It may sound morbid, and no one really wants to talk about it, but a part of a great life is planning and discussing a good death. This should not be reserved for the elderly years.
No matter what age you are, as an adult, you should discuss this with your loved ones.
Considering end of life when you are well can make the difference between an end fraught with burden and uncertainty for your spouse or other family members or one of peace, acceptance and dignity.
I have seen both types of death- a good death vs a bad death. The ONLY difference between the two was the level of communication.
Forethought and communication means having some control over an event that usually one has very little to no control over.
Considering what you want as you approach the end of life, filling out the forms spelling out your preferences and discussing these preferences with loved ones is called advanced directives.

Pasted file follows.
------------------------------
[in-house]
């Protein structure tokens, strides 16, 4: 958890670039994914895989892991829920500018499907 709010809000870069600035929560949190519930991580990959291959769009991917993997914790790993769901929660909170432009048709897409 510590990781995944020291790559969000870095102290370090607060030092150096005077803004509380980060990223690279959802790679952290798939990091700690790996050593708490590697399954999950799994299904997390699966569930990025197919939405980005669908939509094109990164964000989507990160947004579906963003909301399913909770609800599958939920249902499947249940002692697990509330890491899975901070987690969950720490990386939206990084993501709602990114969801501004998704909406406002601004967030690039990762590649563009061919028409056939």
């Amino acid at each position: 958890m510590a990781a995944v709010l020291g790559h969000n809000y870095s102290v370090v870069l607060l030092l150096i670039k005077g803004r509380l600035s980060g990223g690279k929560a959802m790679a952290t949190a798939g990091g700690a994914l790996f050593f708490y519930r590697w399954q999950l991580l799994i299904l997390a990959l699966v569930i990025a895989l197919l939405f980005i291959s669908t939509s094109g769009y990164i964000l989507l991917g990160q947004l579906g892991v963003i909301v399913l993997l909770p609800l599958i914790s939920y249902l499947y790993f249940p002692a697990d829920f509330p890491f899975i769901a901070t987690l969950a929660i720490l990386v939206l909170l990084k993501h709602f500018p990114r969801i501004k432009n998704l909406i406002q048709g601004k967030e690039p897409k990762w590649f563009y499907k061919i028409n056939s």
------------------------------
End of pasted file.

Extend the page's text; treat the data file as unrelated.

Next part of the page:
This can be done with a simple 1 page form (obtained from many free sources on-line, hospital gift shops, from your doctor) or can be drafted with via paid legal counsel in concert with forming a living will/trust as well.
You can change your mind or update your decisions at any time.
No matter what method you use- one simply has to answer 3 basic questions ( in the imagined end of life scenario)- then any detailed derivative questions stemming from those decisions can be easily decided upon.
Don’t get hung up on the minutiae of medical choices (IVs, tube feeds, etc) and options. Just decide on these for now-
1. If I can’t speak for myself, who would I want to speak FOR me?
2. If my brain is gone and there is no reasonable hope for recovery, do I want the rest of my body to be maintained on machines?
3. If I still end up on life support with no reasonable hope for recovery, how long do I allow myself to be connected to machines?
Decided? Now go tell that someone special and then sign an advanced directive together.